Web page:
Dear Blue SkyYou never really understand how much you need someone until they're gone. That's what Cassie realizes when her older brother Sef leaves for Iraq to serve in the Marines.
by Mary Sullivan
NY: Nancy Paulsen / Penguin, 2012
ages 9 - 12
available at your local library and on Amazon
"I didn't even realize how much Sef held us together until he was gone. He was the only one who could make Van smile. He was Jack's hero and Dad's best budy. He was the only one Mom listened to when she'd had too much to drink. And me, I was myself with Sef."When Sef does leave, Cassie's whole family has to figure out how they'll cope. Sullivan paints a complex portrait of this family in crisis. Tweens will appreciate the way she dives into the difficulties Cassie faces, protecting her little brother, connecting to her older sister and insisting that their mother come out of her grief to notice the children she still had at home. Sullivan doesn't shy away from tough issues.
Cassie wrestles with more than just coping with her brother's absence; she grapples with understanding the war in Iraq. When her history teacher asks all of the students to find a blog written by someone in a different country, Cassie discovers a blog called Blue Sky, written by an Iraqi girl who's her age. Through her growing friendship with Blue Sky, Cassie starts to understand different sides of the Iraq War, how it's affecting Blue Sky's family and life, tearing apart her city, terrorizing her family, limiting her daily life. Here is part of an email Blue Sky wrote to Cassie, explaining her blog's name:
"The day America started bombing Baghdad was the day the sky turned gray. The electricity go out for hours at a time and all is dark much of a day. The explosions and helicopters are more loud in the dark. When I remember old Iraq I think of light and blue sky, the color it used to be. So you understand my name now.I was particularly impressed with how Sullivan raises these complex issues in a way that tweens will understand - personalizing the impact of the suffering caused by the Iraq War, focusing in on family and friendship dynamics, looking closely at the impact of assumptions and isolation. At the end, I felt like I had truly been on a journey with Cassie, growing with her in my understanding and compassion. Through it all, Cassie becomes closer with both her sister Van and her friends, but she also becomes stronger and more centered in who she really is.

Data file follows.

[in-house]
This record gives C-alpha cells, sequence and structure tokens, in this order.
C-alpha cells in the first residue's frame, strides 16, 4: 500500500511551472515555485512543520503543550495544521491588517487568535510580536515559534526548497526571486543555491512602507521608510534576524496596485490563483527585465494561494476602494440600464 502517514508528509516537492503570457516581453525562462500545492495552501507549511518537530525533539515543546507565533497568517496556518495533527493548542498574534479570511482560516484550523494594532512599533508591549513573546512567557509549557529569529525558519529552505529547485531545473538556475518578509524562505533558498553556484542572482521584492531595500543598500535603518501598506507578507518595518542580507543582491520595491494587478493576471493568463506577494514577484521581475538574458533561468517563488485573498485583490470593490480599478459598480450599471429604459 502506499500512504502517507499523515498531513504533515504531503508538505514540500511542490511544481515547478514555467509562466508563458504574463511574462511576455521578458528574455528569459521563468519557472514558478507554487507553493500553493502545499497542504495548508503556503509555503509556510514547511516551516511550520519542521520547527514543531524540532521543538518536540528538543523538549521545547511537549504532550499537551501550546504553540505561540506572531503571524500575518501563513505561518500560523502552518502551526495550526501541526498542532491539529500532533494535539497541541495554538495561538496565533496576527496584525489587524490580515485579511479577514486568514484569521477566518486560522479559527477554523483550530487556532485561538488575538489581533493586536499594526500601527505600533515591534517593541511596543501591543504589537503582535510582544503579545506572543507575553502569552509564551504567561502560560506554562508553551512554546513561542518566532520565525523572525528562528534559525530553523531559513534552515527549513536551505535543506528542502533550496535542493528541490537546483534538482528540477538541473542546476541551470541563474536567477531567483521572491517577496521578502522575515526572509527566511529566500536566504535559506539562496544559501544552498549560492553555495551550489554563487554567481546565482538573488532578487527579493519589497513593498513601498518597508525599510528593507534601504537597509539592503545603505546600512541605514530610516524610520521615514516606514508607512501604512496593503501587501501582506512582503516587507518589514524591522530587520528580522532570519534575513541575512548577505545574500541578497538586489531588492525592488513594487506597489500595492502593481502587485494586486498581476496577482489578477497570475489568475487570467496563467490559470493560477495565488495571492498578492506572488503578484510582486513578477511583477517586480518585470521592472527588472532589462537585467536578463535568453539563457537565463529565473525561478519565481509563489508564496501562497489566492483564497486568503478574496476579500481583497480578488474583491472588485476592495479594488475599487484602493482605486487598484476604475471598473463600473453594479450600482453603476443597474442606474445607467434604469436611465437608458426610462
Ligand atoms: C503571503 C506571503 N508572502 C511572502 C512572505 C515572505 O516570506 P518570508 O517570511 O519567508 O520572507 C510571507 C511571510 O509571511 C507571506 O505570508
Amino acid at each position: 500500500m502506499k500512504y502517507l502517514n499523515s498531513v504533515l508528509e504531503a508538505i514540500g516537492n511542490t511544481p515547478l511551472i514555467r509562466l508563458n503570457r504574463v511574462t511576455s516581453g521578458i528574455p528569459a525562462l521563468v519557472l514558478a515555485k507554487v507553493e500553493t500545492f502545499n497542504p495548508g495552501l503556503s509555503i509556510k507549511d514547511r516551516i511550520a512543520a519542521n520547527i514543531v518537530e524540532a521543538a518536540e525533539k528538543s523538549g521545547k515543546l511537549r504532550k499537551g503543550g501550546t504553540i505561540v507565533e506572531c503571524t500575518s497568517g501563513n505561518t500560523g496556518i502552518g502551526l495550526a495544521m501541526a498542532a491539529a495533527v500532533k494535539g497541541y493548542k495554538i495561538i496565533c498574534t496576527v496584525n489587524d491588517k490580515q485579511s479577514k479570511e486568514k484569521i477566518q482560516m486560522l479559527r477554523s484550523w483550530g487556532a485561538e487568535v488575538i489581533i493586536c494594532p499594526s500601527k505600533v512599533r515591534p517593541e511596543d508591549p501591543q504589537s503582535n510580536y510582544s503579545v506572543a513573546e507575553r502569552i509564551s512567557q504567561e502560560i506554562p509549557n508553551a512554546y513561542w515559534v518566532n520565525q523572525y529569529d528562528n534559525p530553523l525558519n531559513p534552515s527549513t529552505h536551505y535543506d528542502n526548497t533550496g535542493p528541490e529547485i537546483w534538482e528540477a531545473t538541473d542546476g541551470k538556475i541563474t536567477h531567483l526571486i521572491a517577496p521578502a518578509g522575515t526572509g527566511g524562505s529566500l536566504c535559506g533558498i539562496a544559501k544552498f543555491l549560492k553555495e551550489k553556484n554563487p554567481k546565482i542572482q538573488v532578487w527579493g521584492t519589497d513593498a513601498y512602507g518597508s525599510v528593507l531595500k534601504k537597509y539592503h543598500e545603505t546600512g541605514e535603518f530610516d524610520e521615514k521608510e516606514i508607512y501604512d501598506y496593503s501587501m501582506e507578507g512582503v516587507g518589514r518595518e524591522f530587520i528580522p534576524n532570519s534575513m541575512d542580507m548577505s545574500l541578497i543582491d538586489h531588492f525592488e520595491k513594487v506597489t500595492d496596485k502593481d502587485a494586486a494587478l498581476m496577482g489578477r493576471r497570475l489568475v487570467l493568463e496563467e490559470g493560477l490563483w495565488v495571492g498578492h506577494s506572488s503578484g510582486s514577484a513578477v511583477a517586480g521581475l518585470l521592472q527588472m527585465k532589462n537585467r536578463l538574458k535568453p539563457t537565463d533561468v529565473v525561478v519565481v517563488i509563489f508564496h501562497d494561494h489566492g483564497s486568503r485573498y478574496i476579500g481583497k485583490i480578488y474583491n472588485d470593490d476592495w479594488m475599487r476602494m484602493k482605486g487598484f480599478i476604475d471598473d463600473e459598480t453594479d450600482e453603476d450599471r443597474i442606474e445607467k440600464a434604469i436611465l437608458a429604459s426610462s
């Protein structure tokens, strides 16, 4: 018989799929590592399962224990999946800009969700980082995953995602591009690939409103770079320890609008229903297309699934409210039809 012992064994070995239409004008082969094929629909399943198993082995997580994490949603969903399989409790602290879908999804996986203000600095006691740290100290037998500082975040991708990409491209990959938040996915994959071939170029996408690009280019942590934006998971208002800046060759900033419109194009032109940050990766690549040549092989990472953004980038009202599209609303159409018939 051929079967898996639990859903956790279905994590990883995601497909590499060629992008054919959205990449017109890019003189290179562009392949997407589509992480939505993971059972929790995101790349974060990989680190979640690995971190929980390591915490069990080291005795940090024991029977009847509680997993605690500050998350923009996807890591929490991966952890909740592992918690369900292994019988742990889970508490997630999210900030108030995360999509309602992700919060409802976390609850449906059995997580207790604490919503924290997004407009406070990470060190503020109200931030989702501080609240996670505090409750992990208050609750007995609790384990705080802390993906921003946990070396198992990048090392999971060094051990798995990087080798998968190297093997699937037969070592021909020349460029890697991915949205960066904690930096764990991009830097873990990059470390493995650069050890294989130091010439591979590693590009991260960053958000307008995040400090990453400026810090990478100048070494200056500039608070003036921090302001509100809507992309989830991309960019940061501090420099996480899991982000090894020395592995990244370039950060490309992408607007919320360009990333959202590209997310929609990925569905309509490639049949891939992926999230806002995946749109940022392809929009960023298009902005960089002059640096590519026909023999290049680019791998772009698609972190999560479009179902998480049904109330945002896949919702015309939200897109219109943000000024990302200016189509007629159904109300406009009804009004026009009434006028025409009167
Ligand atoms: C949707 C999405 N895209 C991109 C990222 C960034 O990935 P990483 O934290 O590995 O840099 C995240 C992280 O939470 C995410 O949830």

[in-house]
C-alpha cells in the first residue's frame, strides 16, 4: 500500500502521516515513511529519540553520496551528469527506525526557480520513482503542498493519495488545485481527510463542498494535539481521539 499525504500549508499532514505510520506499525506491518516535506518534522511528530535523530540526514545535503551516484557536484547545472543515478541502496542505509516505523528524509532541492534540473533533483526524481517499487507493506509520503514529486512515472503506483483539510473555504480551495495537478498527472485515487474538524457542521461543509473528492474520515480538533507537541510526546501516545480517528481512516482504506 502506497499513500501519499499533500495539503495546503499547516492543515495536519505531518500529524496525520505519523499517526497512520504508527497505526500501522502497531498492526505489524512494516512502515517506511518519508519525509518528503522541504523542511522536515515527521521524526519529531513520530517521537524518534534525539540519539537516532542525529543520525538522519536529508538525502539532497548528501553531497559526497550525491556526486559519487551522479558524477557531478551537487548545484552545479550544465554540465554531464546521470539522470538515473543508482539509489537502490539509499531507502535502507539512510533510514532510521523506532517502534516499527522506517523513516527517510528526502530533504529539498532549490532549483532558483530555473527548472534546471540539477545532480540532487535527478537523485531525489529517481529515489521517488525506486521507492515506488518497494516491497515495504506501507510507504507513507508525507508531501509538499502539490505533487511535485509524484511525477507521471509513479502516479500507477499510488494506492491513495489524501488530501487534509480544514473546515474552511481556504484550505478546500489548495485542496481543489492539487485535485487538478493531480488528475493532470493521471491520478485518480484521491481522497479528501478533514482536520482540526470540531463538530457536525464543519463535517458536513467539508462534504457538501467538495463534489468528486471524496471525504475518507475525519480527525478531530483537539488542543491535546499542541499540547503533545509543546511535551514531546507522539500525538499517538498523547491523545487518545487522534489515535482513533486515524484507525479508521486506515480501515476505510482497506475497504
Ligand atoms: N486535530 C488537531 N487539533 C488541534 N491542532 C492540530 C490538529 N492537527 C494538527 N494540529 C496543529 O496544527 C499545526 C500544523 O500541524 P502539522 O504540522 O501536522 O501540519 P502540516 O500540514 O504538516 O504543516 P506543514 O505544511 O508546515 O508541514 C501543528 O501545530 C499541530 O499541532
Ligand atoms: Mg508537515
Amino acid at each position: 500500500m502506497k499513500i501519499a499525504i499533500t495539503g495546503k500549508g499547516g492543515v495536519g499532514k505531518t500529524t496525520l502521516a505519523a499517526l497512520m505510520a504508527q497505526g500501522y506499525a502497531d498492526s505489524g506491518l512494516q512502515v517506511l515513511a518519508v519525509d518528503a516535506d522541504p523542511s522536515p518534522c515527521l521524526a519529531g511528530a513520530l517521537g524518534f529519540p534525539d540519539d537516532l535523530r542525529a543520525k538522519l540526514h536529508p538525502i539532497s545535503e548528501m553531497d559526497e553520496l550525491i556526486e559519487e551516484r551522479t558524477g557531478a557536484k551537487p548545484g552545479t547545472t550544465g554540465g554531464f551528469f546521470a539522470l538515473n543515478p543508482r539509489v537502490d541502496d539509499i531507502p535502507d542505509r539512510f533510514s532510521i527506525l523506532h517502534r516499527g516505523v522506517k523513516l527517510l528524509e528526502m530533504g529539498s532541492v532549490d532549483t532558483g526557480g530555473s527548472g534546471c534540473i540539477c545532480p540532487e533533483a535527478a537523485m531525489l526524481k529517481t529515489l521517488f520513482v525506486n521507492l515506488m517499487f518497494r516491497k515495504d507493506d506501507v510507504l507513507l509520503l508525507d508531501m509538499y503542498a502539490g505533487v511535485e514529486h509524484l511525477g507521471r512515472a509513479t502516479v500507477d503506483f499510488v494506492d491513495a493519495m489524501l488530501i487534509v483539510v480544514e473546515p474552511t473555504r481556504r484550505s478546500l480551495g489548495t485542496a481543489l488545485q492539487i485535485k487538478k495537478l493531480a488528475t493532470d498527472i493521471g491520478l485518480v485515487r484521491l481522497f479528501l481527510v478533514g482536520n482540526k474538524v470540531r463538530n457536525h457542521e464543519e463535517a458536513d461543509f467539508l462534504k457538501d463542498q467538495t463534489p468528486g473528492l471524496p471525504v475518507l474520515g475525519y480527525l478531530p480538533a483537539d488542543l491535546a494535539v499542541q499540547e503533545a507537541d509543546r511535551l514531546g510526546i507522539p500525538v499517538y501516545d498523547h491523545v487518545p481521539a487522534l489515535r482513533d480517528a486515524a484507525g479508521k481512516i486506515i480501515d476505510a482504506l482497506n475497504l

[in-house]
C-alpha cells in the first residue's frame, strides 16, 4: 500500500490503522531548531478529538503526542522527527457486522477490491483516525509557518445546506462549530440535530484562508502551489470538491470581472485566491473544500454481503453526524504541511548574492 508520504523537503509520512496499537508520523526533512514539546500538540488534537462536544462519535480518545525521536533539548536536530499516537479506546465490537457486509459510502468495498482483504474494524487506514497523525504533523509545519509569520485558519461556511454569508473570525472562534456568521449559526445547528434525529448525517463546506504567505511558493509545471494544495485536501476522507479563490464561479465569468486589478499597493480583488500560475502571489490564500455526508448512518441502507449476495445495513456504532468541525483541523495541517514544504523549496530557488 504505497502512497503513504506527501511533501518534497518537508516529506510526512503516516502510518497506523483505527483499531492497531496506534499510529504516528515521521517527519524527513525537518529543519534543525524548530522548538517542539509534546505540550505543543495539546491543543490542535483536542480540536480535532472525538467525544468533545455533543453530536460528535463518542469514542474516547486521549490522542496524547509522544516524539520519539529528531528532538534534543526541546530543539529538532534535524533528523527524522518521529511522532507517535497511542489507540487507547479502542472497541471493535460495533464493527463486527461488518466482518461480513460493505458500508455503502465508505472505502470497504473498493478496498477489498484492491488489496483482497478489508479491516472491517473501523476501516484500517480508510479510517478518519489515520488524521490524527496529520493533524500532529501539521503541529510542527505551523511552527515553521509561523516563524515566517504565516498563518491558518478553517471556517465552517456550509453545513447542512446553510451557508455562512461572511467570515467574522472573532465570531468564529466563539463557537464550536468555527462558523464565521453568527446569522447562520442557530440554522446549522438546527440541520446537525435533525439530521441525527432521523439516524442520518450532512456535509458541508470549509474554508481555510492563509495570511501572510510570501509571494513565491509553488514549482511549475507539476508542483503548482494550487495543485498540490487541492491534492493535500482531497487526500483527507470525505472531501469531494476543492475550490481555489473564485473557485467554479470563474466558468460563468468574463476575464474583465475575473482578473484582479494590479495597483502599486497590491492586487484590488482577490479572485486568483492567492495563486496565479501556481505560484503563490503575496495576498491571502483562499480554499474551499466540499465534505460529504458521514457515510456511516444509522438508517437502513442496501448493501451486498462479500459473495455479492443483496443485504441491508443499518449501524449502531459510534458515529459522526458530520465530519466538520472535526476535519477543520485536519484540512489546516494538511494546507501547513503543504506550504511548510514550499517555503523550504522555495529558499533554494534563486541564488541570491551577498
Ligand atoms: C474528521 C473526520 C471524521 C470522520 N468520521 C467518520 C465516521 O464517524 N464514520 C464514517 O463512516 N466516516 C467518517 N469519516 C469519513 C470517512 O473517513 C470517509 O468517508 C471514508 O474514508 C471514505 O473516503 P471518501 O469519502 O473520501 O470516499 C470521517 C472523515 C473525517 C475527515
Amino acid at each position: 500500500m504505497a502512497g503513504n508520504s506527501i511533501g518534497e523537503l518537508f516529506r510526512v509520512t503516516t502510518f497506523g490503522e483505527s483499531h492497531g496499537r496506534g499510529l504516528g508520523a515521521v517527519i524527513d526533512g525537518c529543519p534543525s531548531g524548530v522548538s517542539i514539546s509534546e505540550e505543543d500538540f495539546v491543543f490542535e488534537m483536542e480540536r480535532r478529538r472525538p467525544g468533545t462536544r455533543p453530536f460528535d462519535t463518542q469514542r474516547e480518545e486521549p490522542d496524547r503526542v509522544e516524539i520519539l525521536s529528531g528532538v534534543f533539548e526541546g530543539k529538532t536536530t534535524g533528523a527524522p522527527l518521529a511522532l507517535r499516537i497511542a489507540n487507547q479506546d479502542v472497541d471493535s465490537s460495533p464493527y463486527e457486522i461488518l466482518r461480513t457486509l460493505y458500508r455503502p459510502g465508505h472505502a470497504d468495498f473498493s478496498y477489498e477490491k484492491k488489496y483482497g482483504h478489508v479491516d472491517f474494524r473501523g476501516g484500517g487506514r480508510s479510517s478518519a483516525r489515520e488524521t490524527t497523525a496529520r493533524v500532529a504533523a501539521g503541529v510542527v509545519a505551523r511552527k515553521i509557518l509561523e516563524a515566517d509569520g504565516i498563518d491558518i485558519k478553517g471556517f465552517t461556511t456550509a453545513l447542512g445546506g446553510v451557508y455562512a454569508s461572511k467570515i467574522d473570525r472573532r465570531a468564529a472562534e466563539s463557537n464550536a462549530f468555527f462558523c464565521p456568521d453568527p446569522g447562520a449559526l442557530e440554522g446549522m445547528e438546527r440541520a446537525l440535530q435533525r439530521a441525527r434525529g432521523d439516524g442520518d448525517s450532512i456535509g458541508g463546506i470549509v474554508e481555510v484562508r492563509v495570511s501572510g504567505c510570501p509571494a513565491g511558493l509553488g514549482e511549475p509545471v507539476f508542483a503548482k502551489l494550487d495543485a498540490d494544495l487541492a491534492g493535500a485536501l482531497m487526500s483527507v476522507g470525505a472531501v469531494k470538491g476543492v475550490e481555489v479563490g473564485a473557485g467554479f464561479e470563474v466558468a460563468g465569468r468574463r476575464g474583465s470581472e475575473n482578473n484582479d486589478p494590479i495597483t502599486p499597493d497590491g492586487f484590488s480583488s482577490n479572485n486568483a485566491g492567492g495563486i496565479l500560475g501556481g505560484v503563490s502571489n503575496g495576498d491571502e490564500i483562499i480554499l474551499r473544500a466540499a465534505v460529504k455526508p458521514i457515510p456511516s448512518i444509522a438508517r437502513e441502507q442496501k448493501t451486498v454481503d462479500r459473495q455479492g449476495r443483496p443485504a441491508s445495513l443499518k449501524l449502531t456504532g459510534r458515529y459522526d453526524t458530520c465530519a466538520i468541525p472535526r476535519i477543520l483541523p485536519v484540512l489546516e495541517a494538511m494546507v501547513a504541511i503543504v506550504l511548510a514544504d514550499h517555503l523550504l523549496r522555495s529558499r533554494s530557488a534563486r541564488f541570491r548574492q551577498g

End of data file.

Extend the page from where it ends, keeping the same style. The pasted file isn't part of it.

In my past I went to school and parties and swimming. I do nothing now and I am tired. What I want? I want my family to live. I try to have hope but it is difficult. I wish to have my spirit back. I wish to be a bird and fly high away. Except the sky is full with smoke and bombs."
I especially liked this review of Dear Blue Sky from Leah Cohen, the author of The Grief of Others (quoted on Mary Sullivan's website):
"Mary Sullivan takes complex subjects—war, loyalty, bullying, friendship—and honors their complexity in lucid, fast-paced, effortless-seeming prose. Her young narrator, Cass, comes to understand that love is not easy, nor, in itself, is it enough to set the world right. But she also learns that love is often closer than it seems, and that the ability to recognize its presence is a vital gift. Full of questions and full of warmth, Dear Blue Sky allows readers to engage with big ideas in a wonderfully accessible way; even more generous, it allows us to think for ourselves."For other reviews, check out the New York Times review and Kirkus Reviews. The review copy was kindly sent by the publisher, Nancy Paulsen Books, an imprint of Penguin. If you make a purchase using the Amazon links on this site, a small portion goes to Great Kid Books (at no cost to you!). Thank you for your support.
Review ©2012 Mary Ann Scheuer, Great Kid Books